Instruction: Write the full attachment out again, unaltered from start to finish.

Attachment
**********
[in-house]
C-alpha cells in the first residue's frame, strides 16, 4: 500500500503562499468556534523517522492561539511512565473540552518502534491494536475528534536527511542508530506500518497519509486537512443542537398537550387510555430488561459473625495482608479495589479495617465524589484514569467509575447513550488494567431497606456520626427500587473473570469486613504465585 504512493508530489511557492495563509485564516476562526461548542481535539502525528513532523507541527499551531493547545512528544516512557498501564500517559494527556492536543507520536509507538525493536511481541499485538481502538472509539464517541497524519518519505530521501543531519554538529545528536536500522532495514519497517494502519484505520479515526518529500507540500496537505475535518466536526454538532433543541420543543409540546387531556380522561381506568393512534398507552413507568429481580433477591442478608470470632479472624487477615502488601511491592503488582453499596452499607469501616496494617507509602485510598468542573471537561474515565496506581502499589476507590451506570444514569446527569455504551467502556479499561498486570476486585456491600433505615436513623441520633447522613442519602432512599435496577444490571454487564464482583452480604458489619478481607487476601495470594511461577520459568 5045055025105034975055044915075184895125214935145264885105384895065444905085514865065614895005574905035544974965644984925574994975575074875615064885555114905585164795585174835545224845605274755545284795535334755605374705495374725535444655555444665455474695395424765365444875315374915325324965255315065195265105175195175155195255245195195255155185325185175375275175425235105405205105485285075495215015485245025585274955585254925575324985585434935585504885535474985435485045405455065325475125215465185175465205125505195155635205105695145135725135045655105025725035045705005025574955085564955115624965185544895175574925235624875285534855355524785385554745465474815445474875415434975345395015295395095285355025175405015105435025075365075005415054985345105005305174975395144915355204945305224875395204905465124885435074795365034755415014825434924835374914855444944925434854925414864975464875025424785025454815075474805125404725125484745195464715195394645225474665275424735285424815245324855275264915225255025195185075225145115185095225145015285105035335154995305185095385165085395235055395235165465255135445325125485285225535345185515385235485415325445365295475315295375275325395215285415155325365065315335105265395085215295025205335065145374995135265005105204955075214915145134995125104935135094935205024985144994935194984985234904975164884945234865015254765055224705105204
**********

[in-house]
C-alpha cells in the first residue's frame, strides 16, 4: 500500500503562499468556534523517522492561539511512565473540552518502534491494536475528534536527511542508530506500518497519509486537512443542537398537550387510555430488561459473625495482608479495589479495617465524589484514569467509575447513550488494567431497606456520626427500587473473570469486613504465585 504512493508530489511557492495563509485564516476562526461548542481535539502525528513532523507541527499551531493547545512528544516512557498501564500517559494527556492536543507520536509507538525493536511481541499485538481502538472509539464517541497524519518519505530521501543531519554538529545528536536500522532495514519497517494502519484505520479515526518529500507540500496537505475535518466536526454538532433543541420543543409540546387531556380522561381506568393512534398507552413507568429481580433477591442478608470470632479472624487477615502488601511491592503488582453499596452499607469501616496494617507509602485510598468542573471537561474515565496506581502499589476507590451506570444514569446527569455504551467502556479499561498486570476486585456491600433505615436513623441520633447522613442519602432512599435496577444490571454487564464482583452480604458489619478481607487476601495470594511461577520459568 5045055025105034975055044915075184895125214935145264885105384895065444905085514865065614895005574905035544974965644984925574994975575074875615064885555114905585164795585174835545224845605274755545284795535334755605374705495374725535444655555444665455474695395424765365444875315374915325324965255315065195265105175195175155195255245195195255155185325185175375275175425235105405205105485285075495215015485245025585274955585254925575324985585434935585504885535474985435485045405455065325475125215465185175465205125505195155635205105695145135725135045655105025725035045705005025574955085564955115624965185544895175574925235624875285534855355524785385554745465474815445474875415434975345395015295395095285355025175405015105435025075365075005415054985345105005305174975395144915355204945305224875395204905465124885435074795365034755415014825434924835374914855444944925434854925414864975464875025424785025454815075474805125404725125484745195464715195394645225474665275424735285424815245324855275264915225255025195185075225145115185095225145015285105035335154995305185095385165085395235055395235165465255135445325125485285225535345185515385235485415325445365295475315295375275325395215285415155325365065315335105265395085215295025205335065145374995135265005105204955075214915145134995125104935135094935205024985144994935194984985234904975164884945234865015254765055224705105204